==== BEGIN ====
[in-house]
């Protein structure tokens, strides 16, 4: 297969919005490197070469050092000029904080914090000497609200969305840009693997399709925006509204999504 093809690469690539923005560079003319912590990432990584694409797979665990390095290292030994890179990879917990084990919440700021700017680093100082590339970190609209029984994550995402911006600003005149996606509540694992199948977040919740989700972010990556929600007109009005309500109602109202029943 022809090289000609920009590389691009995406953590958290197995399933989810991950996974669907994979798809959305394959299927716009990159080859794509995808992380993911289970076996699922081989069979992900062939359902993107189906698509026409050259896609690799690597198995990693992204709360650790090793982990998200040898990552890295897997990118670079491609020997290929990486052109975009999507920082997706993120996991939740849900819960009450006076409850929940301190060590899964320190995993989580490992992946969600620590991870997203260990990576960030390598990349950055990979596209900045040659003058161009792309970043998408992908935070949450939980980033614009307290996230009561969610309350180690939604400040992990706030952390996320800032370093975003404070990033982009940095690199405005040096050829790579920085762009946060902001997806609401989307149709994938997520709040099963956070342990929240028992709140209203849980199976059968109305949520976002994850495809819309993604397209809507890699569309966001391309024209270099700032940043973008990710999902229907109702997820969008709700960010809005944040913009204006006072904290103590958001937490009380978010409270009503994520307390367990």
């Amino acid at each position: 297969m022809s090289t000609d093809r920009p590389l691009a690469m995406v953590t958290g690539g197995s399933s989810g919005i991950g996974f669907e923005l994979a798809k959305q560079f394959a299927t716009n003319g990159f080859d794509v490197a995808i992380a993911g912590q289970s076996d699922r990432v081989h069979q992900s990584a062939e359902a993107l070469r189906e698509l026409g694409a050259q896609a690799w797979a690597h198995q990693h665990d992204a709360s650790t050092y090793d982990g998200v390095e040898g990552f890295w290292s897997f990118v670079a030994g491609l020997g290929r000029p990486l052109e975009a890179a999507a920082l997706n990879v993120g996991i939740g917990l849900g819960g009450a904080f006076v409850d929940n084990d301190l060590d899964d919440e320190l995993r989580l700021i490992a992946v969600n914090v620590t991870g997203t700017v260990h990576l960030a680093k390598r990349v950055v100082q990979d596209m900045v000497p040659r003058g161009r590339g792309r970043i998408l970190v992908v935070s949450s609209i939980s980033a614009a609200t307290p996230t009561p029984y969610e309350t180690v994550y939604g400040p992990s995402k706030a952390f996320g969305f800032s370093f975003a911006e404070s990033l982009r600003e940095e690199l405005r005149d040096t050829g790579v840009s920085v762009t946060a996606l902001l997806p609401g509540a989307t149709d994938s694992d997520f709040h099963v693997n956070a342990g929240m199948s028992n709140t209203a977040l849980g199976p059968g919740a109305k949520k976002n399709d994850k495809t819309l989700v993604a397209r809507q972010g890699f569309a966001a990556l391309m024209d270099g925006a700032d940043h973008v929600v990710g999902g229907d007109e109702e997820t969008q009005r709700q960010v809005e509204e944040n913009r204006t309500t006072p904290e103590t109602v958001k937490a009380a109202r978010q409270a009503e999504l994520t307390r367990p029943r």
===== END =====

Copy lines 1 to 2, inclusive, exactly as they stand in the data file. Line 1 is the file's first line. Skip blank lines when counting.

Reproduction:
[in-house]
């Protein structure tokens, strides 16, 4: 297969919005490197070469050092000029904080914090000497609200969305840009693997399709925006509204999504 093809690469690539923005560079003319912590990432990584694409797979665990390095290292030994890179990879917990084990919440700021700017680093100082590339970190609209029984994550995402911006600003005149996606509540694992199948977040919740989700972010990556929600007109009005309500109602109202029943 022809090289000609920009590389691009995406953590958290197995399933989810991950996974669907994979798809959305394959299927716009990159080859794509995808992380993911289970076996699922081989069979992900062939359902993107189906698509026409050259896609690799690597198995990693992204709360650790090793982990998200040898990552890295897997990118670079491609020997290929990486052109975009999507920082997706993120996991939740849900819960009450006076409850929940301190060590899964320190995993989580490992992946969600620590991870997203260990990576960030390598990349950055990979596209900045040659003058161009792309970043998408992908935070949450939980980033614009307290996230009561969610309350180690939604400040992990706030952390996320800032370093975003404070990033982009940095690199405005040096050829790579920085762009946060902001997806609401989307149709994938997520709040099963956070342990929240028992709140209203849980199976059968109305949520976002994850495809819309993604397209809507890699569309966001391309024209270099700032940043973008990710999902229907109702997820969008709700960010809005944040913009204006006072904290103590958001937490009380978010409270009503994520307390367990």